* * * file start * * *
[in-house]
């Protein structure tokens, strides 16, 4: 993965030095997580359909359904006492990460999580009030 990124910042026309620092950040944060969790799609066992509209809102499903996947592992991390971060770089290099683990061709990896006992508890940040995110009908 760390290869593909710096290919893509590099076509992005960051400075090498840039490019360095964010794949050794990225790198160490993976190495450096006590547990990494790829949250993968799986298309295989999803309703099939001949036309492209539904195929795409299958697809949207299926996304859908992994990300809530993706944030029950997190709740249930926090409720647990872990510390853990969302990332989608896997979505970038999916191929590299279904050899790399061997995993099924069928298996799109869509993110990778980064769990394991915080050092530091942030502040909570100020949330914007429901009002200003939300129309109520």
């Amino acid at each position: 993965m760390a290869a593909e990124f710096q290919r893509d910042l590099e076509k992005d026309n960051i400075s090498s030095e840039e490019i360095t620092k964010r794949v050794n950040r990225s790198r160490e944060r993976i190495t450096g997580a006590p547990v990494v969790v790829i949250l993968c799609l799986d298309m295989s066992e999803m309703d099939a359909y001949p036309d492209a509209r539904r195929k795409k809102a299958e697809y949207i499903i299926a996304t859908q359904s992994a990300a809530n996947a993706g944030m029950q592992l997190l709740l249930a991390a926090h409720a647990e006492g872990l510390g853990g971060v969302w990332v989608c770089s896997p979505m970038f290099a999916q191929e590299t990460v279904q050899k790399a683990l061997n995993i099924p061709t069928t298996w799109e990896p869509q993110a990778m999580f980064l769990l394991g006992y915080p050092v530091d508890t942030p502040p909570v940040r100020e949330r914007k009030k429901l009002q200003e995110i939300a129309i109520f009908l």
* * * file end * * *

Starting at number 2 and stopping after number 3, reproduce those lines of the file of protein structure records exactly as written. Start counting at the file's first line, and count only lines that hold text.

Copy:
């Protein structure tokens, strides 16, 4: 993965030095997580359909359904006492990460999580009030 990124910042026309620092950040944060969790799609066992509209809102499903996947592992991390971060770089290099683990061709990896006992508890940040995110009908 760390290869593909710096290919893509590099076509992005960051400075090498840039490019360095964010794949050794990225790198160490993976190495450096006590547990990494790829949250993968799986298309295989999803309703099939001949036309492209539904195929795409299958697809949207299926996304859908992994990300809530993706944030029950997190709740249930926090409720647990872990510390853990969302990332989608896997979505970038999916191929590299279904050899790399061997995993099924069928298996799109869509993110990778980064769990394991915080050092530091942030502040909570100020949330914007429901009002200003939300129309109520």
């Amino acid at each position: 993965m760390a290869a593909e990124f710096q290919r893509d910042l590099e076509k992005d026309n960051i400075s090498s030095e840039e490019i360095t620092k964010r794949v050794n950040r990225s790198r160490e944060r993976i190495t450096g997580a006590p547990v990494v969790v790829i949250l993968c799609l799986d298309m295989s066992e999803m309703d099939a359909y001949p036309d492209a509209r539904r195929k795409k809102a299958e697809y949207i499903i299926a996304t859908q359904s992994a990300a809530n996947a993706g944030m029950q592992l997190l709740l249930a991390a926090h409720a647990e006492g872990l510390g853990g971060v969302w990332v989608c770089s896997p979505m970038f290099a999916q191929e590299t990460v279904q050899k790399a683990l061997n995993i099924p061709t069928t298996w799109e990896p869509q993110a990778m999580f980064l769990l394991g006992y915080p050092v530091d508890t942030p502040p909570v940040r100020e949330r914007k009030k429901l009002q200003e995110i939300a129309i109520f009908l």